This doesn’t mean the levels are easy. Depending on the era you’re in, enemies can shoot up to four projectiles towards you at one time; yet another reason why it’s often wiser to walk past them. Yeah, you might miss the occasional power-up they drop, but you’ll have your health. Unfortunately, this makes for some boring levels where all you do is maneuver around rocks and buildings and shoot the occasional enemy. Admittedly, the further you progress into the game, the more you’ll have to actively participate in the war going on around you. But aside from the swarms of projectiles, you’ll rarely feel overwhelmed by your surroundings.

Your finely coiffed hair infuriates the neanderfolk.

Time Soldiers is also a game where the mid-bosses can be harder than the main bosses. Main bosses are often slow, have a weapon or attack that can be easily avoided, and can be eliminated without much trouble. Mid-bosses zip around the screen, spew tons of projectiles, and will involve the loss of a life or two. In fact, unless you use a secondary weapon (missiles, energy guns, and tri-shot guns are all fantastic and necessary against mid-bosses), you will lose more lives on the mid-bosses than you will on the bosses or in the levels.

Time-traveling is a lot like dropping acid. Both result in seeing whatever this is.

When I played the Time Soldiers arcade after the Master System version, I saw what the game was intended to be: a beautiful, chaotic onslaught of aggression that required more strategy in a minute of play than the Master System port as a whole. The enemies don’t just haphazardly meander through the level. They care that you’re in their territory and will do everything in their power to stop you. Also, the levels are gorgeous and feel like authentic worlds that you’re walking through. While I can’t fault the Master System port for having lesser graphics than the arcade, Alpha Denshi could have taken more care and interest in the port’s level design.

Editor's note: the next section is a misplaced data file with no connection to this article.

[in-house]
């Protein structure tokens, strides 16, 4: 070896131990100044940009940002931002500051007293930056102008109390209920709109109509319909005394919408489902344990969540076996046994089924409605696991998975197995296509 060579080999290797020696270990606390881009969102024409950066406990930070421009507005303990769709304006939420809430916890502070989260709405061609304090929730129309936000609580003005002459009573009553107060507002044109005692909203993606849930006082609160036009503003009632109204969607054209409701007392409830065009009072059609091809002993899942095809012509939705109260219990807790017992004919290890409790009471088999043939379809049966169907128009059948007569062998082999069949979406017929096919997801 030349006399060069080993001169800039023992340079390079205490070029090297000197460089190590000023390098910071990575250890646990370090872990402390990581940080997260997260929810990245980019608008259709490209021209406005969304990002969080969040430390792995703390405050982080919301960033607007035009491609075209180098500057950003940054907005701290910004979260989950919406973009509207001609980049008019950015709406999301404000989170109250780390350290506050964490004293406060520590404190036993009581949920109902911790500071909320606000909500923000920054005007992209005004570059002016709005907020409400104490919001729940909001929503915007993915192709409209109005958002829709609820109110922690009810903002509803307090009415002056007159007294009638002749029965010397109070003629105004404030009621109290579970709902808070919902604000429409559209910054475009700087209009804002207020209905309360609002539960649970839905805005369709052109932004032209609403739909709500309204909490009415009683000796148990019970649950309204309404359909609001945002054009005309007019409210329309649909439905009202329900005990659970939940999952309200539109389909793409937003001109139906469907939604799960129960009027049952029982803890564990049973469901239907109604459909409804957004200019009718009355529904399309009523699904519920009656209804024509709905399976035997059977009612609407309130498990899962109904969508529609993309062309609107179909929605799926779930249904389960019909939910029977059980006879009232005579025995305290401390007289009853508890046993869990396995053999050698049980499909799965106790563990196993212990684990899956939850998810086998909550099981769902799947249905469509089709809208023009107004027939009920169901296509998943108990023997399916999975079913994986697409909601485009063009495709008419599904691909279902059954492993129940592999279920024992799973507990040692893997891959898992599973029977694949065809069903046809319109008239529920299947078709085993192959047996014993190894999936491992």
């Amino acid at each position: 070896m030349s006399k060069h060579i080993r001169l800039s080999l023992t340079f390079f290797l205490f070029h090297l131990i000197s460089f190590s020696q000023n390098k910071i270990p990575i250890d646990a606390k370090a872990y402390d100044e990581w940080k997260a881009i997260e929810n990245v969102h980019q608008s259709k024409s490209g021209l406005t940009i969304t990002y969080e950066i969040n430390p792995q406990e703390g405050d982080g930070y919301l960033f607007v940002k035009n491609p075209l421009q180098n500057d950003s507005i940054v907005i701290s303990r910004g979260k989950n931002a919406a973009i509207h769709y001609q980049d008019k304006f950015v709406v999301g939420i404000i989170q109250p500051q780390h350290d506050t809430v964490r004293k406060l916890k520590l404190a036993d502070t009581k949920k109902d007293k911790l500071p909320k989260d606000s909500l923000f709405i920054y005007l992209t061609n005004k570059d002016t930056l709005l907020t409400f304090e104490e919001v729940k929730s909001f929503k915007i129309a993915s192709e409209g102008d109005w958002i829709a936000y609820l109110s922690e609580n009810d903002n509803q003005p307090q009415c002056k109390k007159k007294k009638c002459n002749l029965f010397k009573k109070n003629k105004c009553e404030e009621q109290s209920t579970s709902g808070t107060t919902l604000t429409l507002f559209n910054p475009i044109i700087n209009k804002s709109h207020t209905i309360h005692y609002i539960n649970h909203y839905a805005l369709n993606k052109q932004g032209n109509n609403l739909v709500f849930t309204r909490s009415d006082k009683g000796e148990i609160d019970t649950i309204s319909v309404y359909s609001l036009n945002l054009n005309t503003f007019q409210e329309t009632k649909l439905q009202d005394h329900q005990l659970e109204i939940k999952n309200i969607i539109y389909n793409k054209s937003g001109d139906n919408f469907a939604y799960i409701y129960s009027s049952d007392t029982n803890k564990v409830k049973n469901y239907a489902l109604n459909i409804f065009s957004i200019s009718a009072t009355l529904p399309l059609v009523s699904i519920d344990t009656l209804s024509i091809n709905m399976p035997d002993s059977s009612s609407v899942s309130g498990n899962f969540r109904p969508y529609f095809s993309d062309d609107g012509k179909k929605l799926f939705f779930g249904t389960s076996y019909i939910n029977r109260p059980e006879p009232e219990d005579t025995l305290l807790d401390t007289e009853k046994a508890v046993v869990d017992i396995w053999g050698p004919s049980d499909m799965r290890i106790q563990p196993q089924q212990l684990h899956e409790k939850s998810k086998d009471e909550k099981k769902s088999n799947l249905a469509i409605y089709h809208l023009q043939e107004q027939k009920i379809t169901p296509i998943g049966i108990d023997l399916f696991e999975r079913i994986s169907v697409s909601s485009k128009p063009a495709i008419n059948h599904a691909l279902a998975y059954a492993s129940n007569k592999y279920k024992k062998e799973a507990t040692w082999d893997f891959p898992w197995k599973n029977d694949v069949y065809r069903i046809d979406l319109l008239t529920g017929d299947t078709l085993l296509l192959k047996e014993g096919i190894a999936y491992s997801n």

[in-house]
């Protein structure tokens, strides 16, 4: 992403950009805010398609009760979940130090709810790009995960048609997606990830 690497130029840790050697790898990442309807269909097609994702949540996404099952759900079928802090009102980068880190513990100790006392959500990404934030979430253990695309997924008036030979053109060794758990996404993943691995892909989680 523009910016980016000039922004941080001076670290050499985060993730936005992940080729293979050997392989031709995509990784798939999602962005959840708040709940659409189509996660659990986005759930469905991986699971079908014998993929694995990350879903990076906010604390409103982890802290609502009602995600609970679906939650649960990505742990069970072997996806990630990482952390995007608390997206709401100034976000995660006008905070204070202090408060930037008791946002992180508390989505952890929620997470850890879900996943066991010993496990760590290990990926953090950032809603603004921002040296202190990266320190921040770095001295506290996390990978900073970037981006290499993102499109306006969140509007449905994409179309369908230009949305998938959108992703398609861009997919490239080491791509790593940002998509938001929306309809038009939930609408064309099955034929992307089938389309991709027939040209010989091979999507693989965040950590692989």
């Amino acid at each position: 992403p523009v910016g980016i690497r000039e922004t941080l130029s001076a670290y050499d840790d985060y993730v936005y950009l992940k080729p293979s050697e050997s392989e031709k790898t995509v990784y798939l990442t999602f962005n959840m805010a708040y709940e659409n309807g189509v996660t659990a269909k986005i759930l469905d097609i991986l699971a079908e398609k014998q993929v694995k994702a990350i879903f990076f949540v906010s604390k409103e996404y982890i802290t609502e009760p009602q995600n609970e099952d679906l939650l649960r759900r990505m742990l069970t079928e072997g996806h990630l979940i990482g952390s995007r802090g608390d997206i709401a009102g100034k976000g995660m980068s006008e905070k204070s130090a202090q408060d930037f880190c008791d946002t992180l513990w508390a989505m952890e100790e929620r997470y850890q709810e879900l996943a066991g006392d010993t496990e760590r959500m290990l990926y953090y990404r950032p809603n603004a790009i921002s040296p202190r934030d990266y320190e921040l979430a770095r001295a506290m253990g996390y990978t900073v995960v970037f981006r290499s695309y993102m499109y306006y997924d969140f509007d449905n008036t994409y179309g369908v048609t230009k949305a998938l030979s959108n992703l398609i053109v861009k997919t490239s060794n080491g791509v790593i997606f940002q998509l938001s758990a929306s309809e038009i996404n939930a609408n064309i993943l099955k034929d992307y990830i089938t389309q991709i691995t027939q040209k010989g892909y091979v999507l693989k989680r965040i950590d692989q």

Ancient Rome had crystal sidewalks and witches floating around everywhere, right?

Even with the port’s numerous flaws, I kept playing like a man possessed. I wanted to get further in the game to see the different time periods, even though I knew they would disappoint. They always disappointed and I never stopped playing. Time Soldiers for the Master System might not be a great example of the top-down run-and-gun shooter, but it does show that a unique concept can elevate otherwise generic action.


15 replies on “Time Soldiers (Master System, 1989)”

As I mentioned before, this was my last SMS purchase. But I sure did love the arcade game. This like you said is not that. I thought this one was impossibly hard. And while it has nice graphics, it just doesn’t play the same. Yet I’m still glad to have been able to play a home version. They could have made a kick ass version of this on Genesis. Also two players was fun. I think Alien Syndrome did it better. But time travel and cool bosses make this game seem better than it is.